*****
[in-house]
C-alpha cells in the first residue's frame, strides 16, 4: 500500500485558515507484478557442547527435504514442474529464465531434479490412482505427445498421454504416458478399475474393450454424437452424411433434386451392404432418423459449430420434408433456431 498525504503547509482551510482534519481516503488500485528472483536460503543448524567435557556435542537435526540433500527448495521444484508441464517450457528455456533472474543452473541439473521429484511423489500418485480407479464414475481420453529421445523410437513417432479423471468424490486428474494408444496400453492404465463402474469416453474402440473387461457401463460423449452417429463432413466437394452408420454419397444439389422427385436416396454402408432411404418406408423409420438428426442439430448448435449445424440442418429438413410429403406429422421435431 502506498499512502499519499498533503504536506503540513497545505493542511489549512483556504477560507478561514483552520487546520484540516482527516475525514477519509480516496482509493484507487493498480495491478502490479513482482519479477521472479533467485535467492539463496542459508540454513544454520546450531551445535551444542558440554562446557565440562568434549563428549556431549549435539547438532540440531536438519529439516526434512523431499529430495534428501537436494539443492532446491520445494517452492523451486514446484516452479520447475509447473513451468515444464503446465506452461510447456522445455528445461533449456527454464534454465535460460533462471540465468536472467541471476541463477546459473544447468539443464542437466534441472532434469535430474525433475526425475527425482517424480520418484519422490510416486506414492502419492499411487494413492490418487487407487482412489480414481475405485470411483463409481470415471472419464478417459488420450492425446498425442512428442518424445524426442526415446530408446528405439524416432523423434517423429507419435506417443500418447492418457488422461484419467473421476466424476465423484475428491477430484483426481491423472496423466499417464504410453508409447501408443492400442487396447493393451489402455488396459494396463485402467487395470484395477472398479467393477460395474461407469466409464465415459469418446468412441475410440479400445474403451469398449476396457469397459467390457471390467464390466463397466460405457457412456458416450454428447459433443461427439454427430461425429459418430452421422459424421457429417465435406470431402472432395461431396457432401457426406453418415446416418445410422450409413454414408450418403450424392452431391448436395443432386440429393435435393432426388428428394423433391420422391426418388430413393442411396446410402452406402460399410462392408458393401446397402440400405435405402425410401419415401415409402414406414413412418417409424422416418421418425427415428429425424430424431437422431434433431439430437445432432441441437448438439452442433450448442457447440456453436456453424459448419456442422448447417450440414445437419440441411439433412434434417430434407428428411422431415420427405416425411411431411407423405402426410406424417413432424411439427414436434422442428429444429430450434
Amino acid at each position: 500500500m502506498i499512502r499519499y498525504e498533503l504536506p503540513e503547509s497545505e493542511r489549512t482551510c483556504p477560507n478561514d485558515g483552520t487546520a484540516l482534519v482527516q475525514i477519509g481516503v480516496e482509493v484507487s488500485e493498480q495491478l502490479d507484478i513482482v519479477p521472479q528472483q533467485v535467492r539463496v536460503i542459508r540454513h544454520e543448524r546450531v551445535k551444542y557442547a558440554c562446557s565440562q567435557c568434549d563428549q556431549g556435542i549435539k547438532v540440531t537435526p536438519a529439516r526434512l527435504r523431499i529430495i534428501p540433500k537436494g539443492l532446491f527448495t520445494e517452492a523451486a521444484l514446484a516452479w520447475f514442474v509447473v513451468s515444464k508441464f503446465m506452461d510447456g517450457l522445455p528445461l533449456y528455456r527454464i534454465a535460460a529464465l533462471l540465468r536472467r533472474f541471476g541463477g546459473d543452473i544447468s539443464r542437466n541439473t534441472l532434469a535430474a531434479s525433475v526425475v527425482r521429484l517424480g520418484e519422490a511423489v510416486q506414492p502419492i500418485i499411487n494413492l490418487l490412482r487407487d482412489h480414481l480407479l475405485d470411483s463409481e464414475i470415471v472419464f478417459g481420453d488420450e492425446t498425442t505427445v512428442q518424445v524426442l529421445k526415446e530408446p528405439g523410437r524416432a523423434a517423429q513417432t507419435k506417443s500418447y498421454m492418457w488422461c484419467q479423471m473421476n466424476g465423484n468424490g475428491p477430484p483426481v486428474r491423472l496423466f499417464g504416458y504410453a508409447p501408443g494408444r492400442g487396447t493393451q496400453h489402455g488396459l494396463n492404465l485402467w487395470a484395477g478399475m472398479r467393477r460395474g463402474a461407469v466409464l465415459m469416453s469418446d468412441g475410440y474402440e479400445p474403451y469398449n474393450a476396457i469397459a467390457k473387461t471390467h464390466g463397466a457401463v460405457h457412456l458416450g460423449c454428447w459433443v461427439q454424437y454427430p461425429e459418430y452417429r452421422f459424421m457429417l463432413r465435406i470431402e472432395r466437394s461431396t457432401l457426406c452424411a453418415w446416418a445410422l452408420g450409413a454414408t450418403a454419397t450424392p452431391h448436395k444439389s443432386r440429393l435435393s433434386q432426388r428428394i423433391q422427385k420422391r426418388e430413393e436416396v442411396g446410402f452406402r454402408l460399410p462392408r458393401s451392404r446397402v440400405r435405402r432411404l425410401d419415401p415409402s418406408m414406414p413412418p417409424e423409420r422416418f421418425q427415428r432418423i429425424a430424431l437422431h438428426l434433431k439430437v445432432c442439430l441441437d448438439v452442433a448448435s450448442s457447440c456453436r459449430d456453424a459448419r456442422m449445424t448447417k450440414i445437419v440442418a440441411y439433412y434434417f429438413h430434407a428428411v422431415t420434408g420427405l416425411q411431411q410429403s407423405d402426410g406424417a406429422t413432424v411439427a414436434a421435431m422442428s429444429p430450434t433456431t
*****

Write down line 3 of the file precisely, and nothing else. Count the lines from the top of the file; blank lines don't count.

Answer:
Amino acid at each position: 500500500m502506498i499512502r499519499y498525504e498533503l504536506p503540513e503547509s497545505e493542511r489549512t482551510c483556504p477560507n478561514d485558515g483552520t487546520a484540516l482534519v482527516q475525514i477519509g481516503v480516496e482509493v484507487s488500485e493498480q495491478l502490479d507484478i513482482v519479477p521472479q528472483q533467485v535467492r539463496v536460503i542459508r540454513h544454520e543448524r546450531v551445535k551444542y557442547a558440554c562446557s565440562q567435557c568434549d563428549q556431549g556435542i549435539k547438532v540440531t537435526p536438519a529439516r526434512l527435504r523431499i529430495i534428501p540433500k537436494g539443492l532446491f527448495t520445494e517452492a523451486a521444484l514446484a516452479w520447475f514442474v509447473v513451468s515444464k508441464f503446465m506452461d510447456g517450457l522445455p528445461l533449456y528455456r527454464i534454465a535460460a529464465l533462471l540465468r536472467r533472474f541471476g541463477g546459473d543452473i544447468s539443464r542437466n541439473t534441472l532434469a535430474a531434479s525433475v526425475v527425482r521429484l517424480g520418484e519422490a511423489v510416486q506414492p502419492i500418485i499411487n494413492l490418487l490412482r487407487d482412489h480414481l480407479l475405485d470411483s463409481e464414475i470415471v472419464f478417459g481420453d488420450e492425446t498425442t505427445v512428442q518424445v524426442l529421445k526415446e530408446p528405439g523410437r524416432a523423434a517423429q513417432t507419435k506417443s500418447y498421454m492418457w488422461c484419467q479423471m473421476n466424476g465423484n468424490g475428491p477430484p483426481v486428474r491423472l496423466f499417464g504416458y504410453a508409447p501408443g494408444r492400442g487396447t493393451q496400453h489402455g488396459l494396463n492404465l485402467w487395470a484395477g478399475m472398479r467393477r460395474g463402474a461407469v466409464l465415459m469416453s469418446d468412441g475410440y474402440e479400445p474403451y469398449n474393450a476396457i469397459a467390457k473387461t471390467h464390466g463397466a457401463v460405457h457412456l458416450g460423449c454428447w459433443v461427439q454424437y454427430p461425429e459418430y452417429r452421422f459424421m457429417l463432413r465435406i470431402e472432395r466437394s461431396t457432401l457426406c452424411a453418415w446416418a445410422l452408420g450409413a454414408t450418403a454419397t450424392p452431391h448436395k444439389s443432386r440429393l435435393s433434386q432426388r428428394i423433391q422427385k420422391r426418388e430413393e436416396v442411396g446410402f452406402r454402408l460399410p462392408r458393401s451392404r446397402v440400405r435405402r432411404l425410401d419415401p415409402s418406408m414406414p413412418p417409424e423409420r422416418f421418425q427415428r432418423i429425424a430424431l437422431h438428426l434433431k439430437v445432432c442439430l441441437d448438439v452442433a448448435s450448442s457447440c456453436r459449430d456453424a459448419r456442422m449445424t448447417k450440414i445437419v440442418a440441411y439433412y434434417f429438413h430434407a428428411v422431415t420434408g420427405l416425411q411431411q410429403s407423405d402426410g406424417a406429422t413432424v411439427a414436434a421435431m422442428s429444429p430450434t433456431t